Little was known about the Bali tiger (Panthera tigris balica) when it disappeared. This tiger, alongside the Caspian tiger (Panthera tigris virgata) and the Javan tiger (Panthera tigris sondaica) is one of the three subspecies that is completely extinct.
Smaller and rarer than the others, the Bali tiger is traditionally considered as a subspecies of tiger, but other experts view it as a variety of Javan tiger. The feline previously populated wet tropical forests of the Indonesian island of Bali. The last known specimen was shot in 1937.
The International Union for Conservation of Nature (an organisation of which Awely is a member), recorded the presence of this subspecies in western Bali in the late 1930s. In order to safeguard the felines and their habitat, the Bali Barat National Park was created in 1941. However, records indicate that the Bali tiger completely disappeared at the end of World War II or at the beginning of the 1950s.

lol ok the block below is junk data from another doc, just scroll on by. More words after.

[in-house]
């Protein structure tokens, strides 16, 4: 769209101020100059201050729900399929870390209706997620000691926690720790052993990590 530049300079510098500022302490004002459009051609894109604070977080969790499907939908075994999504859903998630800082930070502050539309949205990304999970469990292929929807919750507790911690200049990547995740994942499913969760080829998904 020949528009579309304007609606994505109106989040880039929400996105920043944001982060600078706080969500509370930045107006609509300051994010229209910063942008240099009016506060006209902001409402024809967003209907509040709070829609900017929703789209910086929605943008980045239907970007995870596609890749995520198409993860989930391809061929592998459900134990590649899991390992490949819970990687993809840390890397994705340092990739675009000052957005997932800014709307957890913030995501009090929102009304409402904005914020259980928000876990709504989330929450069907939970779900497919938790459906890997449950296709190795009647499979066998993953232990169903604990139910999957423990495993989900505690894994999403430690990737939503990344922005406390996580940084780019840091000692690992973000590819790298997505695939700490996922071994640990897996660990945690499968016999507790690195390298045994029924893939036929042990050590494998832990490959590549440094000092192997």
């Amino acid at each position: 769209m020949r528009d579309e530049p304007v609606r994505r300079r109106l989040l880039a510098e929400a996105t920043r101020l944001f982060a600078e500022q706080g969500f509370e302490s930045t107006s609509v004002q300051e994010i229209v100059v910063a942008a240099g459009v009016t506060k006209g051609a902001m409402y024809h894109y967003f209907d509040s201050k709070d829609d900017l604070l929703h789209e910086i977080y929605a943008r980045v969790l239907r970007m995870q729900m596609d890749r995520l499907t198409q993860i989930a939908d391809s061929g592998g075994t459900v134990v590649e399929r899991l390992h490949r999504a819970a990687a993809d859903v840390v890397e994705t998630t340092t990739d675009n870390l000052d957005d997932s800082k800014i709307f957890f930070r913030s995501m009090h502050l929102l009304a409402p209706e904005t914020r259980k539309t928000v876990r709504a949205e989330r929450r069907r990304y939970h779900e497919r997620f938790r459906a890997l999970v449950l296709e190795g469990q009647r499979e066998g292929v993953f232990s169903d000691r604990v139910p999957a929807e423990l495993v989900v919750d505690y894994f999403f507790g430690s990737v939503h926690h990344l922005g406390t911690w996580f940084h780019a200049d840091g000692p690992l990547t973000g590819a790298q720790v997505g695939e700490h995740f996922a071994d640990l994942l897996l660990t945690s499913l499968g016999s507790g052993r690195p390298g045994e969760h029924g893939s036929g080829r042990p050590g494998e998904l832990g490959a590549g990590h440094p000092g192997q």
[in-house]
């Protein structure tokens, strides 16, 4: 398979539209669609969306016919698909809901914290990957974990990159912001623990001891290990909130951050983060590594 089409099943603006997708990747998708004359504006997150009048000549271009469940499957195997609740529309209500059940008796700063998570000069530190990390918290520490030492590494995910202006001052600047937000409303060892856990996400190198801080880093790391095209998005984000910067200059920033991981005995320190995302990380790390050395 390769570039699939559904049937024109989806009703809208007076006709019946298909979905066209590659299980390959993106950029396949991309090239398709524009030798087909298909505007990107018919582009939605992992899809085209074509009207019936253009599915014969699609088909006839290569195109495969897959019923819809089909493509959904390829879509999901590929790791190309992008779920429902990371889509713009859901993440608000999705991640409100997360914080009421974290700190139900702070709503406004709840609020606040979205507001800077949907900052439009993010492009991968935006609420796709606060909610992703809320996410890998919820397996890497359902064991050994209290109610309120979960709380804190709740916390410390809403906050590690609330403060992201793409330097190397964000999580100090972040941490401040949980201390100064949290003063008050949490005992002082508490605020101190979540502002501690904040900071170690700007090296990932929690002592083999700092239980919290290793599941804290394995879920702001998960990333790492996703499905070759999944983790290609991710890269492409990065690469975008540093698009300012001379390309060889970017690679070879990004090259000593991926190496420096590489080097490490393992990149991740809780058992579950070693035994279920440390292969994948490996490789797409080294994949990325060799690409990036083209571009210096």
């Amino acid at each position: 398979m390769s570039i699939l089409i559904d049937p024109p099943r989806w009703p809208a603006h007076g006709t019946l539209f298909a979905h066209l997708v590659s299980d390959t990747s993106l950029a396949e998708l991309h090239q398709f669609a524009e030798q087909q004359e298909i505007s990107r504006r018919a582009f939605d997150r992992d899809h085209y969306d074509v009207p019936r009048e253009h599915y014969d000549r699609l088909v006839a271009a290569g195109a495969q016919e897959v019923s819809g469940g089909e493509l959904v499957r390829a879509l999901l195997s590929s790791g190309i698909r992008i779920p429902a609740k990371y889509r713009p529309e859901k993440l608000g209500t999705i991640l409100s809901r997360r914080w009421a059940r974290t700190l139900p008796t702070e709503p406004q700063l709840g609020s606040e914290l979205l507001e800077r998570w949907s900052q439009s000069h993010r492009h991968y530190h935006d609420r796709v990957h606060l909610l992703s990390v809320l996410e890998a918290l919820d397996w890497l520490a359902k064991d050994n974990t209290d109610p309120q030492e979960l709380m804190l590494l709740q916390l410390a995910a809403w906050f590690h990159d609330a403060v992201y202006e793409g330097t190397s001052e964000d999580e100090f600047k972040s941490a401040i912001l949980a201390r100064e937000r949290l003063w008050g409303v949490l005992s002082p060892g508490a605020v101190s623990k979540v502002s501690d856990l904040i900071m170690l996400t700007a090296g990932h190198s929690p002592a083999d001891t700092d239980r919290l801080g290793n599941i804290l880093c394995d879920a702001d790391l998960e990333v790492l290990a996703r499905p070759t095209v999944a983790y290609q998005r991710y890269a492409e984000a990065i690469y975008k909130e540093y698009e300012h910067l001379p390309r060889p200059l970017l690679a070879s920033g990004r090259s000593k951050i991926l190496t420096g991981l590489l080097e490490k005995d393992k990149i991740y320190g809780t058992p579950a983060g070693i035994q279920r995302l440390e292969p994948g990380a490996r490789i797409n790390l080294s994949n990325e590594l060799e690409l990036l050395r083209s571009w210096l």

Hunting, loss of habitat and a lack of prey were the main causes of the extinction of the animal. Now, less than 4,000 tigers remain in the wild and they are threatened by the same problems, which could bring the same consequences for the whole species. Faced with this emergency situation, our initiative Awely, Tigers and People acts for tigers in Nepal, in India, in Bangladesh and in Vietnam.
Identified as a Bali tiger